Iggy is a fun handpainted display font. This is a great font for street design themes, such as fashion and branding. The dripping design of this font plays well with the quick, broad strokes of the characters. Designer Kirby Matherne nails carefree energy with his work.
Onedrips is an excellent font for street designs featuring a graffiti style and a swooping, hand-writing style. This is great for casual designs. The ink drop style is pretty consistent, and there’s a little less randomness here than in other ink-style fonts on the list. The consistency in the letter forms here evokes the street without going too random in space and shape between letters.
Meltdown is an exciting retro font. Meltdown’s letter forms feature a dripping, splattered look between lava and slime, and the odd shakey characters feel ripped from the pages of a comic book. This slime font features a diverse number of uses, and layer styles can add even more to that. The font family also features an open and filled style, so there are many options to explore.
Bucks is a subtle street font with handwritten letters designed by Richard D. Granados. This font features calligraphic letters that feel as though there were scanned from tagging on a wall. The subtle paint drips can be found in one font within the family, while another features extra drippage.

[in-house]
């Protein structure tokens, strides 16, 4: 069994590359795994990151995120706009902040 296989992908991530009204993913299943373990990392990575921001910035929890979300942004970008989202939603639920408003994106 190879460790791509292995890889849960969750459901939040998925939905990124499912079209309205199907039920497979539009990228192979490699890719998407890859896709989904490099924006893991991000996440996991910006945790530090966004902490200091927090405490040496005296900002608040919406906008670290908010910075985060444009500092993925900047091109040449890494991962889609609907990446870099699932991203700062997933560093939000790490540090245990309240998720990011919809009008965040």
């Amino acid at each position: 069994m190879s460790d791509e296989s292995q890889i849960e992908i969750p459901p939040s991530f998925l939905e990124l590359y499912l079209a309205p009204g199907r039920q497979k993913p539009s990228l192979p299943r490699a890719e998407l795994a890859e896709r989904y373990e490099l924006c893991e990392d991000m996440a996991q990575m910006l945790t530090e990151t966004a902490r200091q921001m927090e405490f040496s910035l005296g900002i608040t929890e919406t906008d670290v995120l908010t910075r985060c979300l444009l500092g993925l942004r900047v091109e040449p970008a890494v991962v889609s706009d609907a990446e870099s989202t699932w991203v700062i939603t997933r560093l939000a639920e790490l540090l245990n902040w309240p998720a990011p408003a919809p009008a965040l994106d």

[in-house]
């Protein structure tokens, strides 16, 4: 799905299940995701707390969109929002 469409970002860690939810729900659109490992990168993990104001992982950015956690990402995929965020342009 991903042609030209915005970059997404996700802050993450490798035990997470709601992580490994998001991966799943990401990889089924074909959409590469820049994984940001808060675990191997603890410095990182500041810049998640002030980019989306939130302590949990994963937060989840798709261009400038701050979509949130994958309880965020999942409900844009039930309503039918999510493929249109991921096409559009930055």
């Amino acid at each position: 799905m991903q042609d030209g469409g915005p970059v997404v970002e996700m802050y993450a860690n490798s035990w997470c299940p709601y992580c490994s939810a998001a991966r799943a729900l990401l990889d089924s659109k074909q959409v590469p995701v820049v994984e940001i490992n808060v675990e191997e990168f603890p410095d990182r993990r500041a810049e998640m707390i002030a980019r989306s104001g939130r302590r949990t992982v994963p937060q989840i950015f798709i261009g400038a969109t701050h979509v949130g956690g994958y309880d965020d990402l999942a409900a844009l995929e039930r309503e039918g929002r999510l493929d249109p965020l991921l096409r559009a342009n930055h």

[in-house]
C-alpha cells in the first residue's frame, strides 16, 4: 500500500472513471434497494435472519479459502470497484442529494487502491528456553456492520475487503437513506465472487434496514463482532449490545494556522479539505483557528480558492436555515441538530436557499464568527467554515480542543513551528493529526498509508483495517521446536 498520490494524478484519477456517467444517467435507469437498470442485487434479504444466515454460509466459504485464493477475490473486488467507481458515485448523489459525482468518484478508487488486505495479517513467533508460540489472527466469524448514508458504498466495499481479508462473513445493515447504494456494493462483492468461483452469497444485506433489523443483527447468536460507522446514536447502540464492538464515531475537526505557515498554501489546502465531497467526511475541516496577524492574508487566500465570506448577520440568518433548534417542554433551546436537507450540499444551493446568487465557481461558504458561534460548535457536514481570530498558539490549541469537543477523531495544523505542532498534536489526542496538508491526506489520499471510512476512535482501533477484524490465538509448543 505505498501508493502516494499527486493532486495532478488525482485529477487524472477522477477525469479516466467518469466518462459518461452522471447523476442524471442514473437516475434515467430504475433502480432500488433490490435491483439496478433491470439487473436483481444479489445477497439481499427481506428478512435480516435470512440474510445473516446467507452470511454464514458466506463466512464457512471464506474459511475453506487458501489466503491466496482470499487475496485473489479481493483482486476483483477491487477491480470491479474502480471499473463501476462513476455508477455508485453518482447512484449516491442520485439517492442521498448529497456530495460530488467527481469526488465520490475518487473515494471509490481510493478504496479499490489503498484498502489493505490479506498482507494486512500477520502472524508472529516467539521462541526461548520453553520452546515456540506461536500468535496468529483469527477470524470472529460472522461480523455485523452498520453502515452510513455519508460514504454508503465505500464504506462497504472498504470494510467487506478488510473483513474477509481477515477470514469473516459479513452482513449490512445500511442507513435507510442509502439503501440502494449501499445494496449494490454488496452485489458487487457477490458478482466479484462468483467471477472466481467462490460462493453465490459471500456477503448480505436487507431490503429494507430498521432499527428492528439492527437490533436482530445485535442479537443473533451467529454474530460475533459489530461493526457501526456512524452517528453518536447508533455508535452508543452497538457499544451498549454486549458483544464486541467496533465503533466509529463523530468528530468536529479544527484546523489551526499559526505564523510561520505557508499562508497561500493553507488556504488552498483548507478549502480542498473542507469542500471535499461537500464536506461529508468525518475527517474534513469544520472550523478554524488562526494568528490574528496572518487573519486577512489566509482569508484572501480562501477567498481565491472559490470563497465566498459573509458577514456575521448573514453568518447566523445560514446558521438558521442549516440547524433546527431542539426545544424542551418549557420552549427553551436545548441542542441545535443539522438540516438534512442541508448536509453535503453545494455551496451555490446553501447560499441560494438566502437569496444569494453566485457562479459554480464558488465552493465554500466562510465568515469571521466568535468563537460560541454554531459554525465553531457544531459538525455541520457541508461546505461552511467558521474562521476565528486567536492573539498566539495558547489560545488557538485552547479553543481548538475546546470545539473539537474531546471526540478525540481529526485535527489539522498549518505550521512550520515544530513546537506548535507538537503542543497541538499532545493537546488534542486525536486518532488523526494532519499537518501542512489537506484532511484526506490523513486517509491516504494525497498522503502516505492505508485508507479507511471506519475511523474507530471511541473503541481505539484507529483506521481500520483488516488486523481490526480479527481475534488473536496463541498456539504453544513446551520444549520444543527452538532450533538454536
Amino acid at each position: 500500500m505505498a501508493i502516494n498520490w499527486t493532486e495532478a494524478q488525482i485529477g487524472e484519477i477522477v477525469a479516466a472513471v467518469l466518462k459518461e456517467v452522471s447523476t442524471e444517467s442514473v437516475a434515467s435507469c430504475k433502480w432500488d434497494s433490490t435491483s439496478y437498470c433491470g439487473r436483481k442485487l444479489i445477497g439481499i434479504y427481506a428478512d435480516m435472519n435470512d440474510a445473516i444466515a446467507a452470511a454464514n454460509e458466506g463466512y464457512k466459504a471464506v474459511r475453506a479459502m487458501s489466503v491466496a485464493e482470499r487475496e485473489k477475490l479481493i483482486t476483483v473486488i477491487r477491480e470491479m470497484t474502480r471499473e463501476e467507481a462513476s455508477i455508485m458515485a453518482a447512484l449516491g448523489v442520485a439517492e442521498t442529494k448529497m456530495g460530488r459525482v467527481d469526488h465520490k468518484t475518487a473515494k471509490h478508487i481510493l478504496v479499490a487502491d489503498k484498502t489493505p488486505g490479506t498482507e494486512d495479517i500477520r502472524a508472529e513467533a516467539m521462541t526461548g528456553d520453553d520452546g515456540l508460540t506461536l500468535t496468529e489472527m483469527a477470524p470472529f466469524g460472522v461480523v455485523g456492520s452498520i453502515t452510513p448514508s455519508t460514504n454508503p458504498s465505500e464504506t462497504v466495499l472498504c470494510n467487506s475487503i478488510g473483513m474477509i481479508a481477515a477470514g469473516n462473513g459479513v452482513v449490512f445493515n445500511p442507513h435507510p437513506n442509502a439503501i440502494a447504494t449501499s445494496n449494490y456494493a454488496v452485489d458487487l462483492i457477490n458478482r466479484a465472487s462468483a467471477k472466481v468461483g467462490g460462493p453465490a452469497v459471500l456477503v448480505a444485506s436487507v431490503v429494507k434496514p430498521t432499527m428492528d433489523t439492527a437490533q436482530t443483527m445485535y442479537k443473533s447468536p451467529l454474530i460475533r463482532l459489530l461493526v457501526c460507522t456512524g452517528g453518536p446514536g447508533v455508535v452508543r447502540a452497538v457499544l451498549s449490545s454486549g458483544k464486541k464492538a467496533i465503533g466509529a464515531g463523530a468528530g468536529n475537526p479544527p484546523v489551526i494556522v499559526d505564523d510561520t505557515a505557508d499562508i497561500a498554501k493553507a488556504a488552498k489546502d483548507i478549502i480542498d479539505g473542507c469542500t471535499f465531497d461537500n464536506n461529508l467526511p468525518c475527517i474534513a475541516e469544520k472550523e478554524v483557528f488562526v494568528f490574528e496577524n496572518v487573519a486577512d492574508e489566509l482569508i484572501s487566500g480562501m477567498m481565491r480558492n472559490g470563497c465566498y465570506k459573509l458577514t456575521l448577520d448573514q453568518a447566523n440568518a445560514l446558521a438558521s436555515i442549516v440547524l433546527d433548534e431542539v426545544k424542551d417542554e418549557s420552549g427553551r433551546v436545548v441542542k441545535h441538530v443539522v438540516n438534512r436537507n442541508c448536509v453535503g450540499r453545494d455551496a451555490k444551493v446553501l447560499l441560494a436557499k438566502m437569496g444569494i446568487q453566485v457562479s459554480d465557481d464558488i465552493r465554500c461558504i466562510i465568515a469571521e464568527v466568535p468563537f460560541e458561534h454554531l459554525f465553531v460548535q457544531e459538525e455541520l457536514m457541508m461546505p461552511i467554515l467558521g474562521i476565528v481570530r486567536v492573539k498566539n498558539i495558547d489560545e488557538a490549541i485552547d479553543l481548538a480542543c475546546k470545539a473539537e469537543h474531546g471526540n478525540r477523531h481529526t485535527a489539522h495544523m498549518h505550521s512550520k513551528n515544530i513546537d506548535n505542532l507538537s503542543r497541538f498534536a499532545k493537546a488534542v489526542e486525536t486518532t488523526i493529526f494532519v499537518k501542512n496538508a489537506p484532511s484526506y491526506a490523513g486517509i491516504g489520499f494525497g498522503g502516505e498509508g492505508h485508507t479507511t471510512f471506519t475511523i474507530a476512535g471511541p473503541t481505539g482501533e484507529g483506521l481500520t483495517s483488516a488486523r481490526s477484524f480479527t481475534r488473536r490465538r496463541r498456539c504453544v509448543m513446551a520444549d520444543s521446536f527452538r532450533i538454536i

Cheesy Horror is a fun spin on what is an otherwise common form of dripping letters. Many of the fonts on this list, from the most basic fonts to the bloody fonts, have the dripping come from the bottom of the characters, as though each character or object is leaking. Cheesy Horror is a fun inversion of that. This awesome font has drips cut into the forms rather than characters bleeding out. Such a design is unique among the fonts on this list.
Lonely Dripping Font is an excellent addition to the bloody fonts on this list. The font is also versatile enough to be considered a slime font. This font duo can be whimsical and spooky, but it all depends on the direction the designer wants. In any case, this is a strong headline font pairing.
The Bloody Mary font is one of many blood fonts on the list; however, this one feels particularly sinister. This horror display font evokes the bold style of thriller film logos. Part of the appeal comes from the hand-drawn design of each character that looks like it was written by a dripping finger on a wall at a crime scene. This awesome font is enough to make a designer shudder.
Sticky Blood is a bloody font that feels particularly goopy. Rather than just having dripping from the font itself, inset drips help to create a layered Halloween font. This display font is inspired by a gothic and horror style, and the irregular shapes make the whole font feel a little slimy and organic compared to some of the other fonts on this list. This OpenType font also features stylistic alternates and ligatures as well.
Shlop is a classical slime font that has a retro quality. If you’ve seen a classic horror movie, you have likely seen the type of iconography this font is designed around. Ray Larabie designed the font. This set features the fonts Shlop Regular and Shlop Shloppy, with the latter appearing particularly slimy and gross.